Monday, February 23, 2009

Pigs In a Blanket

By Katharine Frances Barbour

It was a dark and stormy night when we finally reached our hotel, Leaves & Lizards, overlooking Costa Rica’s Arenal Volcano. It had taken nine long, hard hours to get there from Samara.

The owners of Leaves & Lizards also ran a farm across the road. After we looked around the hotel, we headed toward the barn. It had nine horses and about fifty chickens and four turkeys. I was most interested in a cement stall in which stood a pregnant piece of bacon. Well, it was not bacon yet but if my dad had a knife we would have had a nice breakfast. The pig was as big as a full-size refrigerator. I didn’t want to go in the stall because I was afraid of getting crushed to death.

The owner, Debbie, said that the pig might have its babies that night. She promised that she would wake us up if that happened. The next day, though, the pig still had not given birth. So, we set off to do chores with the caretaker, Carlos. We collected the eggs, and fed and brushed the horses. We could not milk the cow because it was away getting bred with a bull.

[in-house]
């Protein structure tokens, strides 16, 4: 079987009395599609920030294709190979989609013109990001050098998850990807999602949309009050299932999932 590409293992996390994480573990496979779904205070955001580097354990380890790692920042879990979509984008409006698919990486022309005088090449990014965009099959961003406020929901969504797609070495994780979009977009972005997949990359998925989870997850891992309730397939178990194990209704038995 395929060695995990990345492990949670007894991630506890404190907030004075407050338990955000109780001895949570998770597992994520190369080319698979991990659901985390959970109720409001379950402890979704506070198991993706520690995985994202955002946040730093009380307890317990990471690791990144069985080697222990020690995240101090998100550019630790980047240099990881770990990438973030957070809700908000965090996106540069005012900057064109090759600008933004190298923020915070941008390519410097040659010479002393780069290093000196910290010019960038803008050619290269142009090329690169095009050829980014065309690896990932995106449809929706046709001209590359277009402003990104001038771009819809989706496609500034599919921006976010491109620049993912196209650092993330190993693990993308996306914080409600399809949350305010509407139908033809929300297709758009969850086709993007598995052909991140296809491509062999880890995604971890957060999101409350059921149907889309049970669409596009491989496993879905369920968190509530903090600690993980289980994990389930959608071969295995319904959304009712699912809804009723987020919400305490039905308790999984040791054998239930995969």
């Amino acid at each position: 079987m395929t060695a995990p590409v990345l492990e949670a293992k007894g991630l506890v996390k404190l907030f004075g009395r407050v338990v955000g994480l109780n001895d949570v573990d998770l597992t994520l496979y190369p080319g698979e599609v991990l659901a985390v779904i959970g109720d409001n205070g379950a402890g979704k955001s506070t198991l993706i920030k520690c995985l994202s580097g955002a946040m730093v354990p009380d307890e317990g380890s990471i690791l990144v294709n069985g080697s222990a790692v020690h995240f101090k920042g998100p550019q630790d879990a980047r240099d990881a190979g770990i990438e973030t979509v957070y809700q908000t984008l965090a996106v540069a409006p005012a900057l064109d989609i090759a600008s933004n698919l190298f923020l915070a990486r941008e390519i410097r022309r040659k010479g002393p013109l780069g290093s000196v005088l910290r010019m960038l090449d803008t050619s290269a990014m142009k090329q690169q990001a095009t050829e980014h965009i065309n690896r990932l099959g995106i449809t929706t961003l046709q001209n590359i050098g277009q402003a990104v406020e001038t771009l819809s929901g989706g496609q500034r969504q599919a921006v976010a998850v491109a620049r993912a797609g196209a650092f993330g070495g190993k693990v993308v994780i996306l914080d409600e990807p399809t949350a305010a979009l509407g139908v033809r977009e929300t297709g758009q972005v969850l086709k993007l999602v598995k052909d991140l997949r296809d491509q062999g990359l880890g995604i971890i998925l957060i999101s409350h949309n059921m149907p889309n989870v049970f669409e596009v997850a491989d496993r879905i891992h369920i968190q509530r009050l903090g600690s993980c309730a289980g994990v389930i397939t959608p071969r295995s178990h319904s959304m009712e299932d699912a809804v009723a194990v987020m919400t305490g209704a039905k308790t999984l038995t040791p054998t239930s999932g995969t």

Every time we returned from a hike or a trip, we would look in and see if the pig had had her piglets. Four days went by without any piglets, but on the fifth day she had them. Thirteen little piglets, three girls and ten boys. They were brown, pink, pink with black spots, and brown with black spots. When you picked one up, it would scream like crazy. They sounded like human babies. I thought they were adorable.

I sat in the stall with the piglets for hours watching them. They would fight over milk and get squashed by each other. They fell asleep drinking milk. My favorite piglet was the first born. He was pinkish-white and the size of both my hands. He was one of the weakest, probably a runt. He would try to get milk but he wasn’t tall enough to reach it, so he would go to the bottom and get squashed.

Debbie said that the strongest piglets would go in a different pen after six weeks, and the runts would stay for a couple more weeks with their mom.

On the last day my brother and I got to milk a cow. Milking the cow felt really cool because the udders were like jets. When you squeezed a teat, the milk would shoot everywhere. We got 2 gallons of milk. Debbie and her husband Steve will make cheese, butter, and buttermilk with it.

Miss Piggy,um, where's Kermit?

Jamón, Proscuitto, Serrano, Cappacola, Chorizo, Smithfield...

I'm calling him Bacon!

Boston Butt?

Udderly fascinating.


lizard mail said...

Wow, your blog is great. You ALL are excellent writers. I was chuckling while reading about your adventures! It left me wanting more! more! Tell me more!

Therese Mageau said...

This food theme is really getting to be obsessive. You really can't take the farm out of Katharine can you?